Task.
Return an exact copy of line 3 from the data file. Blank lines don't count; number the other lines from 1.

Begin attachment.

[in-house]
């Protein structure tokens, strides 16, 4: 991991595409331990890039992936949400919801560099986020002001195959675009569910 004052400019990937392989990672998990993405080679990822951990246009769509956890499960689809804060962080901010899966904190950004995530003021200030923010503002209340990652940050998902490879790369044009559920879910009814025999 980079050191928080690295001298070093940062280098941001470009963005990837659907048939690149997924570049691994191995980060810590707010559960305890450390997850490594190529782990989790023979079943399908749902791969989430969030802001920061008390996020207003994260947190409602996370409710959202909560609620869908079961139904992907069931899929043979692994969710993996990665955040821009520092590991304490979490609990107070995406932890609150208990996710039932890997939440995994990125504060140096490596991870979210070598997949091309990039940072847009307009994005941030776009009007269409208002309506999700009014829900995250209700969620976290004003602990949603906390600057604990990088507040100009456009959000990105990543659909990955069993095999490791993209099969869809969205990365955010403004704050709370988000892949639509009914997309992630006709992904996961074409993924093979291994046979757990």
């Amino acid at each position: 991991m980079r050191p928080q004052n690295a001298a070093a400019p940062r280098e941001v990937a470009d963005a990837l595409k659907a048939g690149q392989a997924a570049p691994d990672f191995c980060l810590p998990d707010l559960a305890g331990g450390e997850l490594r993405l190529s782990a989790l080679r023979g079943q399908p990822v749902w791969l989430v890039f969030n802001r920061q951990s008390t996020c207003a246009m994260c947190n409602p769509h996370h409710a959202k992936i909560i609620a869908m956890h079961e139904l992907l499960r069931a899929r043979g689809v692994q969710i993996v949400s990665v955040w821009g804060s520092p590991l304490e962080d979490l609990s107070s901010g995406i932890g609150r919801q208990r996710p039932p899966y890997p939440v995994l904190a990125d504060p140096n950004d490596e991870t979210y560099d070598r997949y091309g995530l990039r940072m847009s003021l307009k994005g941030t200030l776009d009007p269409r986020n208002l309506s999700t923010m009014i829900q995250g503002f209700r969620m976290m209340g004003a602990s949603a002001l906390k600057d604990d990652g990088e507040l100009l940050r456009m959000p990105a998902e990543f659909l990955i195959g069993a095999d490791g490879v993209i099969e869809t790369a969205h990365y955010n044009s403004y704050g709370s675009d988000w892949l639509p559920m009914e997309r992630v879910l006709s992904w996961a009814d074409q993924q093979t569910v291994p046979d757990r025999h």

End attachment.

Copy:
């Amino acid at each position: 991991m980079r050191p928080q004052n690295a001298a070093a400019p940062r280098e941001v990937a470009d963005a990837l595409k659907a048939g690149q392989a997924a570049p691994d990672f191995c980060l810590p998990d707010l559960a305890g331990g450390e997850l490594r993405l190529s782990a989790l080679r023979g079943q399908p990822v749902w791969l989430v890039f969030n802001r920061q951990s008390t996020c207003a246009m994260c947190n409602p769509h996370h409710a959202k992936i909560i609620a869908m956890h079961e139904l992907l499960r069931a899929r043979g689809v692994q969710i993996v949400s990665v955040w821009g804060s520092p590991l304490e962080d979490l609990s107070s901010g995406i932890g609150r919801q208990r996710p039932p899966y890997p939440v995994l904190a990125d504060p140096n950004d490596e991870t979210y560099d070598r997949y091309g995530l990039r940072m847009s003021l307009k994005g941030t200030l776009d009007p269409r986020n208002l309506s999700t923010m009014i829900q995250g503002f209700r969620m976290m209340g004003a602990s949603a002001l906390k600057d604990d990652g990088e507040l100009l940050r456009m959000p990105a998902e990543f659909l990955i195959g069993a095999d490791g490879v993209i099969e869809t790369a969205h990365y955010n044009s403004y704050g709370s675009d988000w892949l639509p559920m009914e997309r992630v879910l006709s992904w996961a009814d074409q993924q093979t569910v291994p046979d757990r025999h």